Smoked Black Cod

The fall of 2019 found us on the west coast of Vancouver Island for a wedding. The week prior to the event, we spent our days exploring the forests and beaches, and our evenings’ feasting upon seafood purchased from local fish markets. It was on one of those evenings that I was introduced to smoked black cod.

As tends to happen when we eat something from the store, my mind immediately goes to, “Wow, that was good – I want to create this at home.” Fast forward two years, and I had yet to get my hands on black cod. Because they are usually found at depths greater than 700 feet, black cod is not a fish that we catch ourselves when out recreationally fishing. However, this winter we were given a couple small pieces from a family member from a seafood order they had placed – and I knew this was my chance to make smoked black cod at home.

Credit: Raeanne O’Meara.
Credit: Raeanne O’Meara.

Ingredients

  • Black cod fillets, skin on
  • Kosher salt
  • Cane sugar
  • 2 tbsp honey
  • 1/2 tsp paprika

Method

To create the dry brine for the black cod fillets, combine 1 part cane sugar to 2 parts kosher salt (for example, 1/4 cup cane sugar to 1/2 cup kosher salt). Pour half of the salt sugar mixture into a non-reactive container, and place the black cod fillets into the dish, skin down. Rub the remaining mixture into the meat. Cover, and let sit in the fridge. An easy rule of thumb to follow is one hour for each pound of fish used.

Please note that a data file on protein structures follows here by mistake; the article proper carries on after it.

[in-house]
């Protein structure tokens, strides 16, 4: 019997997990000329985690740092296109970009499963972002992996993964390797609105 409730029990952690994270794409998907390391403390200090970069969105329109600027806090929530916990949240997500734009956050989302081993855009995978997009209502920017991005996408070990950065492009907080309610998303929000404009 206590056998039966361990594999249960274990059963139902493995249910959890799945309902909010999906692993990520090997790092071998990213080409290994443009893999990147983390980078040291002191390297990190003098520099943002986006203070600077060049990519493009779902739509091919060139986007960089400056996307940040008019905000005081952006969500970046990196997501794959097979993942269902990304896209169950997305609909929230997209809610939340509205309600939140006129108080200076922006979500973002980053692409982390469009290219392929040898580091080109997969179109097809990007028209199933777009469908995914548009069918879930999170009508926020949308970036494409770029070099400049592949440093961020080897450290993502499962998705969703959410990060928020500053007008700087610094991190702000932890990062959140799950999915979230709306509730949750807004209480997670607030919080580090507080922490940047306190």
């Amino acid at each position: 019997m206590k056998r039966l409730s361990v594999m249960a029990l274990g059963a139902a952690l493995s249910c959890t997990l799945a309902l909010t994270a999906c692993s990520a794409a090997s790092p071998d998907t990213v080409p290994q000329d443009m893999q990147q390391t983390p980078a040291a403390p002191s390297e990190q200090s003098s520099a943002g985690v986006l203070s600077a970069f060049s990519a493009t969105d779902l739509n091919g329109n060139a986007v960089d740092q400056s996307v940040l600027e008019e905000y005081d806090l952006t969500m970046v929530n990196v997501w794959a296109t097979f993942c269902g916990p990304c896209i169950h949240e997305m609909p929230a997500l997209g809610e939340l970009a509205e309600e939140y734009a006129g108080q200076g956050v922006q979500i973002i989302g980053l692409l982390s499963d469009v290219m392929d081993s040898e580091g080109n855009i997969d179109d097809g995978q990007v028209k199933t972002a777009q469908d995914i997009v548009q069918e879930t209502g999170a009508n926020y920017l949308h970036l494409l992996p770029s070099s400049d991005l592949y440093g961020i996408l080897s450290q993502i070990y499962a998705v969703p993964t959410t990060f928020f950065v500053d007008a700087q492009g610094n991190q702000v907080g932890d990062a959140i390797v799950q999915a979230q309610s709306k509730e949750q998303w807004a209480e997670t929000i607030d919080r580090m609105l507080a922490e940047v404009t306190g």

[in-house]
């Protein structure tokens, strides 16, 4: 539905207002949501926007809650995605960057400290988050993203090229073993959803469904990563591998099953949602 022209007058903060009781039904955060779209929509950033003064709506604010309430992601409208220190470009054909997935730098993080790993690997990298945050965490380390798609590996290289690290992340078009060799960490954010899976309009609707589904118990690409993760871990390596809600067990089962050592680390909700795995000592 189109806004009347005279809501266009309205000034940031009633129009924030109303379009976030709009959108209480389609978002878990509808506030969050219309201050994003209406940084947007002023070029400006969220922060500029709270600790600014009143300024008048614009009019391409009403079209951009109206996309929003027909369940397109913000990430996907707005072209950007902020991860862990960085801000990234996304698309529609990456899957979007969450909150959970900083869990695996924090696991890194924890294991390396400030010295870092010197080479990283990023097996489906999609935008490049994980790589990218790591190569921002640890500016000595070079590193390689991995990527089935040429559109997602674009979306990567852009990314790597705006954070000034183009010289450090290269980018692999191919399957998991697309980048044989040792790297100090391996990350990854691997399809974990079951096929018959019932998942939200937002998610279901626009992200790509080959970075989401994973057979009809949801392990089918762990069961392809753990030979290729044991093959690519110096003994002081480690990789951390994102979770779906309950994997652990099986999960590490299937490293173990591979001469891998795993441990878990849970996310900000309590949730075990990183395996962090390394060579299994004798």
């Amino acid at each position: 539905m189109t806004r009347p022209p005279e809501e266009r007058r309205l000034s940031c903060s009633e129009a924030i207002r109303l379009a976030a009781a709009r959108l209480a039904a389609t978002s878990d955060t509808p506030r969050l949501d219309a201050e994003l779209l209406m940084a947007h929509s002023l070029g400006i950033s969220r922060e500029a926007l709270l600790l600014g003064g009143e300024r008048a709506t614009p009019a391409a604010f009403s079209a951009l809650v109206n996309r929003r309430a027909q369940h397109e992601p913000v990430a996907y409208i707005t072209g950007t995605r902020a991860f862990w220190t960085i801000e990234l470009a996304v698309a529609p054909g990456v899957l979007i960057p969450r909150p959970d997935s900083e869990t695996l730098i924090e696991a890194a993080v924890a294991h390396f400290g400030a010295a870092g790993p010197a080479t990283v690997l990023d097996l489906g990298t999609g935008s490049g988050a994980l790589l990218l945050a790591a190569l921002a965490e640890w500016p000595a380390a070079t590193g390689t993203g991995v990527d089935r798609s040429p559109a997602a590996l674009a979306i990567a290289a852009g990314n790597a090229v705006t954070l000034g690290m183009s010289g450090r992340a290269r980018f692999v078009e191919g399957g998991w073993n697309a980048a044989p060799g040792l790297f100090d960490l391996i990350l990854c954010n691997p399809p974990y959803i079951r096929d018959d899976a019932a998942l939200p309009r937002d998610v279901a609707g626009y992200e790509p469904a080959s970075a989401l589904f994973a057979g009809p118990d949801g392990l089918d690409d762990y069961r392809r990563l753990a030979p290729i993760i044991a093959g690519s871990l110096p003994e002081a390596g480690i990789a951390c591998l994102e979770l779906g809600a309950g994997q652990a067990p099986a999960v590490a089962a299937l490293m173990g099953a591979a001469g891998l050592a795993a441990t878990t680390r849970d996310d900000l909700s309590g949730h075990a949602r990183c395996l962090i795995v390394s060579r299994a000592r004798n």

Credit: Raeanne O’Meara.
Credit: Raeanne O’Meara.

Remove from the fridge and rinse the fillets well to remove all the dry brine. Pat dry, and place back into a dish in the fridge overnight or for eight hours, leaving it uncovered this time.

Credit: Raeanne O’Meara.
Credit: Raeanne O’Meara.

Smoke the black cod fillets at 165 degrees Fahrenheit for a couple of hours. Brush the fillets with a honey paprika glaze every half an hour. The final product should be moist, flakey and lightly smoked. Cool in the fridge for half an hour before serving.

Credit: Raeanne O’Meara.
Credit: Raeanne O’Meara.
Credit: Raeanne O’Meara.
Credit: Raeanne O’Meara.